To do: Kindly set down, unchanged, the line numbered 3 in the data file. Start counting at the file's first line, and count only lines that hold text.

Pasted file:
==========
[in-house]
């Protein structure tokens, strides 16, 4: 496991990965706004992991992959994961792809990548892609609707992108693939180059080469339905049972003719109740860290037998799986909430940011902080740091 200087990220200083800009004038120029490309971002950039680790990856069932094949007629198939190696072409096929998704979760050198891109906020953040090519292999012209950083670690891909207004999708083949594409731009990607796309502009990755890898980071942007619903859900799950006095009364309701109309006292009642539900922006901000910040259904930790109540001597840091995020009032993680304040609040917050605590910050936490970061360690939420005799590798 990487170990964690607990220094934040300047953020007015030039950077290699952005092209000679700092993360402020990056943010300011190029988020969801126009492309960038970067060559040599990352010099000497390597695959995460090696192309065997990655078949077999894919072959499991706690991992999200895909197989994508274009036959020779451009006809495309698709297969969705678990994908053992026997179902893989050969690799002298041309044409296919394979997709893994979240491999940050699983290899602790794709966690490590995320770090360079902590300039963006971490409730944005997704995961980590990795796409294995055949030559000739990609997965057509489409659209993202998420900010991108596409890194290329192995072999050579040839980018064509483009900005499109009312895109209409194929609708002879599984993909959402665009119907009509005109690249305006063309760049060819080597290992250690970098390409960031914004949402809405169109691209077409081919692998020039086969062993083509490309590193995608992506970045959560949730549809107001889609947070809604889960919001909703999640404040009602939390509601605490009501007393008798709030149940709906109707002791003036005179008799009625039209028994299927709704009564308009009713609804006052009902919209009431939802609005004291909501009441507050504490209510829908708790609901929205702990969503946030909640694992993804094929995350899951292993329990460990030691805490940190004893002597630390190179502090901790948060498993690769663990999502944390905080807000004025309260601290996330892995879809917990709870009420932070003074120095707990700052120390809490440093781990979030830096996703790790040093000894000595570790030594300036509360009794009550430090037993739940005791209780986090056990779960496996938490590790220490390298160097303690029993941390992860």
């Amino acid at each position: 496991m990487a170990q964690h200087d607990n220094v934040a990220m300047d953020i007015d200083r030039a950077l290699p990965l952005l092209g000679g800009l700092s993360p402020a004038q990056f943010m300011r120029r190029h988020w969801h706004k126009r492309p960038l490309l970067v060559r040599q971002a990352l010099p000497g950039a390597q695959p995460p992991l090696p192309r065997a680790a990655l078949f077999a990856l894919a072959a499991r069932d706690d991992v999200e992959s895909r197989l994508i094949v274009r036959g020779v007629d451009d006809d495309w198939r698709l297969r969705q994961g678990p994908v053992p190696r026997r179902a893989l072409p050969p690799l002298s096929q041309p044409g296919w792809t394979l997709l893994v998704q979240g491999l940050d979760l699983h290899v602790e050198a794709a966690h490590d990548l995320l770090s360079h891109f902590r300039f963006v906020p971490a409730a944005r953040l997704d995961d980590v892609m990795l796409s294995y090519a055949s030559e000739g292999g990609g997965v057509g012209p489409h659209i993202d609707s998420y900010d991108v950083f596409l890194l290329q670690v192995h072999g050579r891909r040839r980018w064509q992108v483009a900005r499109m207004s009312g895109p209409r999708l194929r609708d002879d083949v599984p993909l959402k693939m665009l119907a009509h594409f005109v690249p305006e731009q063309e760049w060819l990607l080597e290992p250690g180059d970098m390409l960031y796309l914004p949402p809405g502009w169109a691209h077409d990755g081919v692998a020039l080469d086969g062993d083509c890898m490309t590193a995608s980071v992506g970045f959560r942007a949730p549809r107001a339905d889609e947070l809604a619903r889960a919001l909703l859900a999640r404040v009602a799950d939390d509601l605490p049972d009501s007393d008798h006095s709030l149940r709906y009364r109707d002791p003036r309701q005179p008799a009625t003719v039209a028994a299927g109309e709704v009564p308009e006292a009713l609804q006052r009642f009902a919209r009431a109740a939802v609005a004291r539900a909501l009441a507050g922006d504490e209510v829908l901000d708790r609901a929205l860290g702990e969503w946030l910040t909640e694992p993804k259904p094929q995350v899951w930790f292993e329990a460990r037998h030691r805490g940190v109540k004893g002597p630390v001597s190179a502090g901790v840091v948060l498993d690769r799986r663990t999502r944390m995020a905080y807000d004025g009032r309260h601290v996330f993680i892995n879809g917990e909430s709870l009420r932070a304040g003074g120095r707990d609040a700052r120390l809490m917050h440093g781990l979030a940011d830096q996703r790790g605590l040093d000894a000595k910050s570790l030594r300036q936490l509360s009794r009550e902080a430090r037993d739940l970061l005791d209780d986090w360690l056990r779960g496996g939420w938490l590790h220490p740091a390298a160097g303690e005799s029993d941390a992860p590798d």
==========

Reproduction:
């Amino acid at each position: 496991m990487a170990q964690h200087d607990n220094v934040a990220m300047d953020i007015d200083r030039a950077l290699p990965l952005l092209g000679g800009l700092s993360p402020a004038q990056f943010m300011r120029r190029h988020w969801h706004k126009r492309p960038l490309l970067v060559r040599q971002a990352l010099p000497g950039a390597q695959p995460p992991l090696p192309r065997a680790a990655l078949f077999a990856l894919a072959a499991r069932d706690d991992v999200e992959s895909r197989l994508i094949v274009r036959g020779v007629d451009d006809d495309w198939r698709l297969r969705q994961g678990p994908v053992p190696r026997r179902a893989l072409p050969p690799l002298s096929q041309p044409g296919w792809t394979l997709l893994v998704q979240g491999l940050d979760l699983h290899v602790e050198a794709a966690h490590d990548l995320l770090s360079h891109f902590r300039f963006v906020p971490a409730a944005r953040l997704d995961d980590v892609m990795l796409s294995y090519a055949s030559e000739g292999g990609g997965v057509g012209p489409h659209i993202d609707s998420y900010d991108v950083f596409l890194l290329q670690v192995h072999g050579r891909r040839r980018w064509q992108v483009a900005r499109m207004s009312g895109p209409r999708l194929r609708d002879d083949v599984p993909l959402k693939m665009l119907a009509h594409f005109v690249p305006e731009q063309e760049w060819l990607l080597e290992p250690g180059d970098m390409l960031y796309l914004p949402p809405g502009w169109a691209h077409d990755g081919v692998a020039l080469d086969g062993d083509c890898m490309t590193a995608s980071v992506g970045f959560r942007a949730p549809r107001a339905d889609e947070l809604a619903r889960a919001l909703l859900a999640r404040v009602a799950d939390d509601l605490p049972d009501s007393d008798h006095s709030l149940r709906y009364r109707d002791p003036r309701q005179p008799a009625t003719v039209a028994a299927g109309e709704v009564p308009e006292a009713l609804q006052r009642f009902a919209r009431a109740a939802v609005a004291r539900a909501l009441a507050g922006d504490e209510v829908l901000d708790r609901a929205l860290g702990e969503w946030l910040t909640e694992p993804k259904p094929q995350v899951w930790f292993e329990a460990r037998h030691r805490g940190v109540k004893g002597p630390v001597s190179a502090g901790v840091v948060l498993d690769r799986r663990t999502r944390m995020a905080y807000d004025g009032r309260h601290v996330f993680i892995n879809g917990e909430s709870l009420r932070a304040g003074g120095r707990d609040a700052r120390l809490m917050h440093g781990l979030a940011d830096q996703r790790g605590l040093d000894a000595k910050s570790l030594r300036q936490l509360s009794r009550e902080a430090r037993d739940l970061l005791d209780d986090w360690l056990r779960g496996g939420w938490l590790h220490p740091a390298a160097g303690e005799s029993d941390a992860p590798d």